September 30, 2008
President Obama and Secretary Chu Deliver Double Dose on Energy Innovation
Both speaking to the public today at separate events, President Barack Obama and Energy Secretary Stephen Chu highlighted the administration's plans to make unprecedented investments in clean energy innovation.
Speaking at the White House, President Obama continued to advance his post-environmental, innovation and investment-oriented energy agenda.
After a spot-on introduction from articulate energy innovation advocate and MIT President Susan Hockfield (see related post), President Obama highlighted the unprecedented energy innovation investments in the stimulus bill and reiterated his pledge to invest $15 billion annually in the development of new, clean and efficient energy technologies.
Obama also promised a ten-year commitment to make the federal Research and Experimentation Tax Credit permanent in order to encourage greater private sector investment in the kind of innovation that truly drives long-term economic growth.
Obama's speech today though was less notable for the policy announcements, which outside of the pledge to make the federal R&D tax credit more reliable were hardly news. What was more remarkable was that the President appears to be refining and committing to a truly post-environmental energy agenda, one focused on energy innovation and spurred by public investments to support our nation's best and brightest minds.
Obama has not only surrounded himself with advisers who truly get the energy innovation challenge -- both formal advisers like Secretary of Energy Steven Chu and his newly-confirmed chief science adviser, John Holdren, as well as informal advisers like MIT President Susan Hockfield and UC Berkeley energy expert Dan Kammen -- but he has repeatedly decided to put them front and center, as he did today, giving them the spotlight as chief advocates of the Administration's clean energy agenda.
Furthermore, the President couches his clean energy plans in arguments about economic recovery, global competitiveness and energy security with increasing skill.
Today, he even issued a Sputnik-Moment-like call for the nation's best and brightest innovators to tackle our energy challenges:
"nnovators like you are creating the jobs that will foster our recovery -- and creating the technologies that will power our long-term prosperity.
So I thank you for your work. It's said that necessity is the mother of invention. At this moment of necessity, we need you. We need some inventiveness. Your country needs you to create new jobs and lead new industries. Your country needs you to mount a historic effort to end once and for all our dependence on foreign oil.
And in this difficult endeavor -- in this pursuit on which I believe our future depends -- your country will support you. Your President will support you."
President Obama now appears poised to make unprecedented and much-needed investments in energy R&D on the scale of $15 billion annually, exactly what is necessary to truly spark the kind of revolution in clean energy technology needed to overcome the climate and energy challenge.
What remains to be seen is if he plans to pledge the full support and scale of public investments necessary to quickly take these technologies from the lab to the marketplace and rapidly drive the deployment of emerging clean energy sources; if he will usher in critical investments in enabling infrastructure, like a new 21st century electrical grid; and if he will coordinate all of these efforts to truly make clean energy cheap. Still, Obama's increasingly powerful calls for energy investment and innovation are highly encouraging.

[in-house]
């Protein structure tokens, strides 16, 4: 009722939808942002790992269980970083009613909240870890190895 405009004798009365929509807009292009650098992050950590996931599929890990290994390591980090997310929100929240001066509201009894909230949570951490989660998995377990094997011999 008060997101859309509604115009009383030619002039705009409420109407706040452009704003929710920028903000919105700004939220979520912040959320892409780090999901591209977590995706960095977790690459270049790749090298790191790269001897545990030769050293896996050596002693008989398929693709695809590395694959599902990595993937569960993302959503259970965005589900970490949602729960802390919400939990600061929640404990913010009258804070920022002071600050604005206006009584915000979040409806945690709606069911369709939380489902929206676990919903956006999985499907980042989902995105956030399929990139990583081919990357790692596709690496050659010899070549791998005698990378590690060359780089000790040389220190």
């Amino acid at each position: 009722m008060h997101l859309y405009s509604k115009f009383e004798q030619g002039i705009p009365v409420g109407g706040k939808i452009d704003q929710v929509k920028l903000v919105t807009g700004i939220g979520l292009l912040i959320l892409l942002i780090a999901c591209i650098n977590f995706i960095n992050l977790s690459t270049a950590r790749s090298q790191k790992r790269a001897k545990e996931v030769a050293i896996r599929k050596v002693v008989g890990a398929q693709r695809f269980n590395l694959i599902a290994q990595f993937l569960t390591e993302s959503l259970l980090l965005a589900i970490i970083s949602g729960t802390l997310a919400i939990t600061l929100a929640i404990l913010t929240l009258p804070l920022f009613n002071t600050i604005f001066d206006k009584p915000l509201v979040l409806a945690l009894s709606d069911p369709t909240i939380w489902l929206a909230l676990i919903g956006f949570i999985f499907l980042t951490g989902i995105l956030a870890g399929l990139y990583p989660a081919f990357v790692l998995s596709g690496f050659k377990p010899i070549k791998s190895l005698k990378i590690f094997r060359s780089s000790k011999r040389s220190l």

Backing Up Obama, Secretary Chu Speaks on Energy Innovation As Well
While President Obama spoke today in Washington, Energy Secretary Steven Chu spoke at Brookhaven National Laboratory in Long Island to highlight a new $1.2 billion investment in basic science and innovation at the National Labs funded by the stimulus and continue to flesh out the Obama Administration's plans to spur economic recovery through energy innovation.
Andy Revkin at the New York Times' Dot Earth blog summarizes Secretary Chu's remarks:
After visiting various research buildings, he gave a pep talk on the energy revolution he said was vital if the United States and the world are to avoid conflicts over limited supplies of oil and eventual disruptive impacts from human-caused global warming.
Over and over, in examples from the first transcontinental telephone call to the transistor to methods for synthesizing ammonia (and thus nitrogen fertilizer), Dr. Chu pointed out how great technological advances benefiting society grew out of fundamental breakthroughs in basic science.
Revkin reports that Dr. Chu concluded his remarks by (again) echoing Breakthrough's call for a National Energy Education Act to train a new generation of talented scientists, engineers and entrepreneurs:
Now, [Dr. Chu] said, the country's challenge is to grow a generation of energy innovators, a challenge made harder because innovation has never been much of a priority within the energy industry.
To ensure we have the intellectual and human capital needed to tackle the grand energy innovation challenge, it seems Secretary Chu is in 100% agreement that it's high time for a major public investment in energy education.